The past few years have been difficult for those employed in commercial aviation in the United States, as a wave of industry furloughs and layoffs eliminated 90,000 jobs by the end of 2020. As the pandemic has nearly halted aviation, the airlines lobbied for and received a $25 billion bailout package from the federal government, made up in part of loans. Nonetheless, COVID-19 has been a blow to the industry, resulting in the lowest level of airline employment in decades.
There was some hope when millions of Americans started flying again in the summer and fall of 2021. Meanwhile, more Americans were getting their shots and the desire to get back to normal prompted many to plan trips again. However, travelers also said goodbye to pandemic-induced near-empty cheap flights and highly flexible booking options. Travel returning to full throttle resulted in long security queues followed by frustrated passengers.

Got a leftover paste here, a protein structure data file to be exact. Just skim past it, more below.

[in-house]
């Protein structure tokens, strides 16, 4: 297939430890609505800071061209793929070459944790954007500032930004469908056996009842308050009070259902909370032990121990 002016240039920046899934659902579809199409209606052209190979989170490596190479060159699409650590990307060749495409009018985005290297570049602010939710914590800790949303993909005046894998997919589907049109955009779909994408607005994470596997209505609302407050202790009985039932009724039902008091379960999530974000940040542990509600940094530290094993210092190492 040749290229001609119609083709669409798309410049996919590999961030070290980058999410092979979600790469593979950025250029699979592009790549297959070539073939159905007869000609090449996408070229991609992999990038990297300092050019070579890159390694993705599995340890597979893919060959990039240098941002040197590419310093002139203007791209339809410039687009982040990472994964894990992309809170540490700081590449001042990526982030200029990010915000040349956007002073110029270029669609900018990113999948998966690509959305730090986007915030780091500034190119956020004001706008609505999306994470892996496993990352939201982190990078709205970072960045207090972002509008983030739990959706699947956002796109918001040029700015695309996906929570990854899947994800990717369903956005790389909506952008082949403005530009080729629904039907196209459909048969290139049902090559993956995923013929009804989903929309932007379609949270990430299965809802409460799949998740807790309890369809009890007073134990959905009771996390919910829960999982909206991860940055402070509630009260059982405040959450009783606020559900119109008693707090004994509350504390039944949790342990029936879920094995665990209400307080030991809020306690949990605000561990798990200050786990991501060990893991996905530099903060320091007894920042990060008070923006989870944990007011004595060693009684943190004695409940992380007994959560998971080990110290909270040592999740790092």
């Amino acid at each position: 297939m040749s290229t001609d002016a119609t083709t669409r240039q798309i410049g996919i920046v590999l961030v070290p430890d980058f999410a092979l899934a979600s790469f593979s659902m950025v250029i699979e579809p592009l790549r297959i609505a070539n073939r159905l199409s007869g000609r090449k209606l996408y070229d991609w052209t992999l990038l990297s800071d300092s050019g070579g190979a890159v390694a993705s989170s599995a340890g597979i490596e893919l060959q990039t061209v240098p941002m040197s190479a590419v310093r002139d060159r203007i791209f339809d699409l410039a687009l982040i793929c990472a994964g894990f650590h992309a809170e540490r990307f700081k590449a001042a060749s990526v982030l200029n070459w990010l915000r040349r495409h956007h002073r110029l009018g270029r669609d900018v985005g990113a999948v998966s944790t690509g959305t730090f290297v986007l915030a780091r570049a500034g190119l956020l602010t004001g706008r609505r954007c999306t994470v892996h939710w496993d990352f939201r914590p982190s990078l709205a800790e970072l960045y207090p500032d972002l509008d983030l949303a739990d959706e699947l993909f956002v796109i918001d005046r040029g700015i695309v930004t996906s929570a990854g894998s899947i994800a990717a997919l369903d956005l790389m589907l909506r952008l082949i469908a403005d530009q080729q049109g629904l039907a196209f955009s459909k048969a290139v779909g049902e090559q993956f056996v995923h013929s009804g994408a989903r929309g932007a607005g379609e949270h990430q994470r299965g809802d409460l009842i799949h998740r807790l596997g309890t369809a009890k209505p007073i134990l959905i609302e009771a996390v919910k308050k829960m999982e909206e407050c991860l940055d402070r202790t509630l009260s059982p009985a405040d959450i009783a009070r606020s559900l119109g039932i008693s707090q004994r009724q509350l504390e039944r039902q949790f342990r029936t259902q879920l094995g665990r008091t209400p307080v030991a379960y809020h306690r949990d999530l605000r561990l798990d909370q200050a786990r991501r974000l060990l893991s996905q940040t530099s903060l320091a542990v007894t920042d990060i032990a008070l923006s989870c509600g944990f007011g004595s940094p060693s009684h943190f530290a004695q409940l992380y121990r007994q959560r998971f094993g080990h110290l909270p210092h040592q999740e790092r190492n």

As airlines and the Transportation Safety Administration had laid off many employees in previous months, the industry faced staffing shortages at airports and airlines often could not meet renewed passenger demand. . When more airline employees returned to work, flight attendants faced erratic schedules and sometimes reduced flight times. The current shortage of pilots has been exacerbated by the freeze on training and hiring, after a large number of airlines offered pilots early retirement to reduce labor costs.
Today, the aviation industry seems to be experiencing a slow recovery. In February 2022, US airlines served 613,702 flights, compared to 407,441 flights in February 2021. Nearly 55 million passengers flew in February 2022, more than double the number in February 2021. Delta Airlines returned to profitability in March. 2022.
Bounce collected 2030 job projection data from the Bureau of Labor Statistics and compared it to 2021 occupational employment and wage data to see what the aviation industry looks like today across various occupations. .